In his testimony, buy more about http://crosswordfiend.com/blog/wp-includes/version.php Prof. Jackson Makali a structural engineer with the department of Civil and Environment Engineering at Makerere university told court that he led a team of 3 other experts in traffic, mechanical and material engineering to carry out investigations on Nsenga’s gate.
The 55 year old engineer said that they took observations on components including the gate’s locking system, its condition, supports to the gate, materials in which it was made of and the drive way outside and inside the gate.
“We were shown certain marks on the gate and drive way. We discovered a bent security bolt which we took for chemical analysis. We did demonstrations on how the gate closed and opened in order to ascertain how the bolt could be bent.”
“We requested Police to bring to site the vehicle that had bee involved and requested it to be driven to and from along the drive way measuring various speeds and distances and we were able to compute the actual average acceleration of the vehicle, ”Makali told court.
The engineer said that by the time of the incident, the 2 vertical locks to the gate were intact which meant that had already been opened.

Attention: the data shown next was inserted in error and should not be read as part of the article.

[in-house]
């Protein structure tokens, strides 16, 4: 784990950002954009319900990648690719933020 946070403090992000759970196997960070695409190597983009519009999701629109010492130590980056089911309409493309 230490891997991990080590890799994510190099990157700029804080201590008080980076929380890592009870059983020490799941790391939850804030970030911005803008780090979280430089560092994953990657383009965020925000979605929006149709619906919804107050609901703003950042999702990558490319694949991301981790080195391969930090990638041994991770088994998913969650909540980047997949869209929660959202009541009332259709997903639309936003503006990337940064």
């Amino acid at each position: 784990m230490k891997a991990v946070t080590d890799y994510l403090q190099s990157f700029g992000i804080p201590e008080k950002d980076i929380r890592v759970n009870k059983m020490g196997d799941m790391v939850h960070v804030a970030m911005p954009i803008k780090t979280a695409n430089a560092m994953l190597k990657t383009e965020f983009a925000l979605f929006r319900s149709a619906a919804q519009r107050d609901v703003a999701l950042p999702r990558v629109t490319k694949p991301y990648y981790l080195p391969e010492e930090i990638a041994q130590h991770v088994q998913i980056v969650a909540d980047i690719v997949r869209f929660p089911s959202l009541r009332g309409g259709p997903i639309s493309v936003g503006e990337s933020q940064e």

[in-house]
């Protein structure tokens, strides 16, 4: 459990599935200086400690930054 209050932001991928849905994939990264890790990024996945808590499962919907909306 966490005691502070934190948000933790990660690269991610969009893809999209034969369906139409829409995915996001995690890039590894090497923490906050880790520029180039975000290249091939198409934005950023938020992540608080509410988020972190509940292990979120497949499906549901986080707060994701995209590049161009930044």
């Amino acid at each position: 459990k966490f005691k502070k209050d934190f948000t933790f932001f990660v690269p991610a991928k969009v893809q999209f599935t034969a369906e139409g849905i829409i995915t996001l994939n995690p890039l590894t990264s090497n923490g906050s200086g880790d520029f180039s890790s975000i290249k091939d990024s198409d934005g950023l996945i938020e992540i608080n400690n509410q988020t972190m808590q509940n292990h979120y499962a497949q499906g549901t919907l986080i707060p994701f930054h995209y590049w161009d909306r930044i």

“We tried to find out the speed of the car and force with which it came and knocked the gate forcing the bolt to deform and the car continued up to one side of the drive way where there were tyre marks.”
“We found out that due to either delayed braking or the car having an anti braking system that it would hit the 3mm thick gate and continue up to the pavement. We also concluded that the car could have been at a speed of 61km per hour when it knocked the gate but after braking or the anti braking system, it was dragged for 17.45 metres from the gate,”he said.
The engineer however told court that this speed and distance would be achieved if it was a dry day adding that the speed could have been 45km per hour if it was a rainy or wet day.
“According to Newton’s 3rd law of motion, the bolt couldn’t have bent by itself but rather by an external force.”
In another testimony, 43 year Andrew Mugimba an inspector of vehicles with Uganda Police told court that he was part of the team that inspected the Toyota mark x that had been involved in the accident stressing that it was put on road testing and found out that it had an Anti braking system that avoided its wheels from locking on instant braking.
“The 2005 model had a computerized steering system and on further examination we discovered blood stains on the drivers rear wheel whereas the front plastic bumper had green scratch marks at the side of the passenger and the rear mirror was severely cracked,” the police inspector of vehicles with an 11 year experience told court on Friday.
According to Mugimba, the car was in a good condition including steering system, braking system and shock absorbers.
Testifying against Jackie Uwera, 26 year old Claire Tukaheirwa from face technologies told court that by the time of the incident, the accused already had 11 years driving experience after getting her first driving permit on February 1st 2002 before getting a computerized one in 2006.
The High Court has however adjourned the case up to Monday 21st July for further hearing.